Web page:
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In this issue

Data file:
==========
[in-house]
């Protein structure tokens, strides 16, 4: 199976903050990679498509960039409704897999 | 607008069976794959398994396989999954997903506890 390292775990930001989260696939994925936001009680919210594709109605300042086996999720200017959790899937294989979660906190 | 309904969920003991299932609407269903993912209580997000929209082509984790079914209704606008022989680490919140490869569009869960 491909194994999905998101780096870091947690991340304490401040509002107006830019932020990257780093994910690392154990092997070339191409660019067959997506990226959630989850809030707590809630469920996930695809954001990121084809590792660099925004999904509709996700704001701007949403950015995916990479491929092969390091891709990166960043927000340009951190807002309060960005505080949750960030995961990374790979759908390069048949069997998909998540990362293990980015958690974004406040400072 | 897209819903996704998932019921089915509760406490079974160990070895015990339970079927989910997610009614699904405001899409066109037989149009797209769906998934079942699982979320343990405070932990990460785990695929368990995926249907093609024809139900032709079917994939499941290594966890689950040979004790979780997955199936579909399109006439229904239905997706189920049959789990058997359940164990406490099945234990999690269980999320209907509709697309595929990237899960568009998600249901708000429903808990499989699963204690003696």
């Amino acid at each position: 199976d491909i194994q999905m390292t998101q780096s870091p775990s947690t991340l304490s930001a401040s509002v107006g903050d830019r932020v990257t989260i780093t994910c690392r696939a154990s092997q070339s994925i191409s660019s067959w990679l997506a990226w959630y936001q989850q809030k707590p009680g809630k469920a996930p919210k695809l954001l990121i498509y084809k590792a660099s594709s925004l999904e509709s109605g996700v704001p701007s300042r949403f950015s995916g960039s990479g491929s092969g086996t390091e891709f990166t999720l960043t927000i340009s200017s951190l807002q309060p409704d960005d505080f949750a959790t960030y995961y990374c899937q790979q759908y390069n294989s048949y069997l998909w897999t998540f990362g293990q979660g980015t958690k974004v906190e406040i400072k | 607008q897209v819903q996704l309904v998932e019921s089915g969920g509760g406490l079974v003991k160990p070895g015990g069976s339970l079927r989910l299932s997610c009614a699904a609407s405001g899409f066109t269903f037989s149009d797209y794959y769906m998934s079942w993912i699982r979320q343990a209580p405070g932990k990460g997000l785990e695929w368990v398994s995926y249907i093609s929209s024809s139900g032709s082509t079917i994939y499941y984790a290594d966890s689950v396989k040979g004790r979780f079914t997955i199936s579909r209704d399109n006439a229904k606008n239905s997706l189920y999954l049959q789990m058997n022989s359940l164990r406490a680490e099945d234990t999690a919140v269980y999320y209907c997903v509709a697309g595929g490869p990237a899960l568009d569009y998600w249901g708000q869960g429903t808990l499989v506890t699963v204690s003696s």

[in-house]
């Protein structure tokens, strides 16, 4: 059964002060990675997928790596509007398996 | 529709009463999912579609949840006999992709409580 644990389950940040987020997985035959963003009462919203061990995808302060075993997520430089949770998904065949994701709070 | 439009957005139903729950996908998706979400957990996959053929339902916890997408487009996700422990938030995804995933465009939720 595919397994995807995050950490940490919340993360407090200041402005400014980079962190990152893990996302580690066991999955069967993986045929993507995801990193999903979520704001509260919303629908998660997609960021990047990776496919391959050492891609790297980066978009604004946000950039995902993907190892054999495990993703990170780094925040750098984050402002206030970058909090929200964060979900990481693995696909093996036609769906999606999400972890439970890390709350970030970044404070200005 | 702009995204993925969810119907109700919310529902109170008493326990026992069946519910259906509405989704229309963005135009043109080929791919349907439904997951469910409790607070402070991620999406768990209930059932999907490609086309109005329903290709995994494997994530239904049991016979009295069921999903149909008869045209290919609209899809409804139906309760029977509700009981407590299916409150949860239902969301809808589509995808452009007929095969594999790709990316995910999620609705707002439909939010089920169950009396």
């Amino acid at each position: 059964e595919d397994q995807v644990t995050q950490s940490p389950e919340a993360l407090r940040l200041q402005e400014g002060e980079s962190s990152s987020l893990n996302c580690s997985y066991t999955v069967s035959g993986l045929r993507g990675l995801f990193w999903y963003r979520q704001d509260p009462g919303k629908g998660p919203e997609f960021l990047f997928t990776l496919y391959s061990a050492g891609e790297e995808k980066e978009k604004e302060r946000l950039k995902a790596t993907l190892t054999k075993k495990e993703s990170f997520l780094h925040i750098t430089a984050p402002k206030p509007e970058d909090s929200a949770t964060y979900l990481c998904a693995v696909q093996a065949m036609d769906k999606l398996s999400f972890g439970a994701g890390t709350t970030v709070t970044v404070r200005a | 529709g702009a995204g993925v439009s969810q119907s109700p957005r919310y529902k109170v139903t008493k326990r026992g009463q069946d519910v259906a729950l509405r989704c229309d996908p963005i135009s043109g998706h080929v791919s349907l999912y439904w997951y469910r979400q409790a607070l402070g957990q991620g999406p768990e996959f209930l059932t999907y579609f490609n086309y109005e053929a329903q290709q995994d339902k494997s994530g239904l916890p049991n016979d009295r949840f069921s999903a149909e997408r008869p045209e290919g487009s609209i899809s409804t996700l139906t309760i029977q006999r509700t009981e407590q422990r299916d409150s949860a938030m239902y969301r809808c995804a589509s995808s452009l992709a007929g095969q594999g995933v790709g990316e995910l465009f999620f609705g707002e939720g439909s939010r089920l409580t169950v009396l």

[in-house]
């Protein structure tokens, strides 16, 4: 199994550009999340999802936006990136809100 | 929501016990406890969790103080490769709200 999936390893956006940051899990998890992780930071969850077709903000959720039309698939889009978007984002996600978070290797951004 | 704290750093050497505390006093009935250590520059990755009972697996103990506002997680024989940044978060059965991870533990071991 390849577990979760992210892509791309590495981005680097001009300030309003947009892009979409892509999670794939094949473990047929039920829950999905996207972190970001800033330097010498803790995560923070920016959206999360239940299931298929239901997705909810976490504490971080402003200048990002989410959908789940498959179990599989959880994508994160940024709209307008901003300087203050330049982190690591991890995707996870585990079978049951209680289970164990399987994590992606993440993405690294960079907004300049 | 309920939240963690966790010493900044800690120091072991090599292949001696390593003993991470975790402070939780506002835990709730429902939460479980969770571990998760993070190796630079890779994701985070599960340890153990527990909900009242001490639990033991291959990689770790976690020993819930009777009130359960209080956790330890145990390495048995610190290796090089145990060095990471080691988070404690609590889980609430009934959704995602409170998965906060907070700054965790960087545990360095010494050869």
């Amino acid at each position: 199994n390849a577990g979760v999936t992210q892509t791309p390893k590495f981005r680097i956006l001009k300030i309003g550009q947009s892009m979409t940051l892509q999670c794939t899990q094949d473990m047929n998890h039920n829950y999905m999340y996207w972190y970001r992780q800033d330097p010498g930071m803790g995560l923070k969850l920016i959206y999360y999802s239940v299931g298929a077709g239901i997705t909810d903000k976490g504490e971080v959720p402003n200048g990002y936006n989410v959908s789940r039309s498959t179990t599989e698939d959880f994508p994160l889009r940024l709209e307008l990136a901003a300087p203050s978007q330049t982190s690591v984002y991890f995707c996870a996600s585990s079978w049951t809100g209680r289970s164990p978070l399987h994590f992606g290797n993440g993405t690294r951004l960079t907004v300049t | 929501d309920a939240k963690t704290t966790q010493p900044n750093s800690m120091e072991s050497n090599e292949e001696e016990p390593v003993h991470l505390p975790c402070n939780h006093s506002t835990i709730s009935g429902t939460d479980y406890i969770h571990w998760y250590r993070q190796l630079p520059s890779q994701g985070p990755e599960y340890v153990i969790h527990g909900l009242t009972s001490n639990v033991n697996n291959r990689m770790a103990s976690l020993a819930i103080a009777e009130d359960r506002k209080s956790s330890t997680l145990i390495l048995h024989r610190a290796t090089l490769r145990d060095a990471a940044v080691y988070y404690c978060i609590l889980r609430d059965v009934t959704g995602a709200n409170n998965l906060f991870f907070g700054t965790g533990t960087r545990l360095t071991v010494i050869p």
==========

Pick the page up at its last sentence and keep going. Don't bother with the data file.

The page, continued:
Boudicca and the buried treasure The Queen of the Iceni and her warriors burned their way across Roman Britain to Camulodunum (Colchester) where a hidden hoard of gold and silver jewellery that survived the flames has been found. Philip Crummy Jerusalem the golden The Metropolitan Museum of Art’s latest lavish exhibition focuses on the City of Peace from the years 1000-1400, illustrating how it survived this period of transition with its competing powers and faiths. Dominic Green What’s your poison? In the ancient world magical potions and elixirs were used to secure health or love and, sometimes, to cause death but it was often hard to tell if this was sorcery or just plain criminality. Erich B Anderson The axe of time The revolutionary implement that defined the Neolithic world was the polished stone axe, which was not only used to cut down trees but became an object of trade, a religious symbol and an indicator of status. David Miles Deadlier than the male In the male-dominated Graeco-Roman world, women were sometimes cited as the cause of conflicts, but they also took an active part in warfare, even leading armies, and sometimes engaging in single combat. Paul Chrystal War and peace Well-known for his biographies and books on Roman military history, Dr Adrian Goldsworthy explains how writing works of fiction, set during the Napoleonic Wars, gives him much greater freedom. Diana Bentley Paddy power A group of travellers follows in the footsteps of the famous travel writer Patrick Leigh Fermor through Greece to his home in the Mani, which will one day open as a writers’ retreat. Dominic Green

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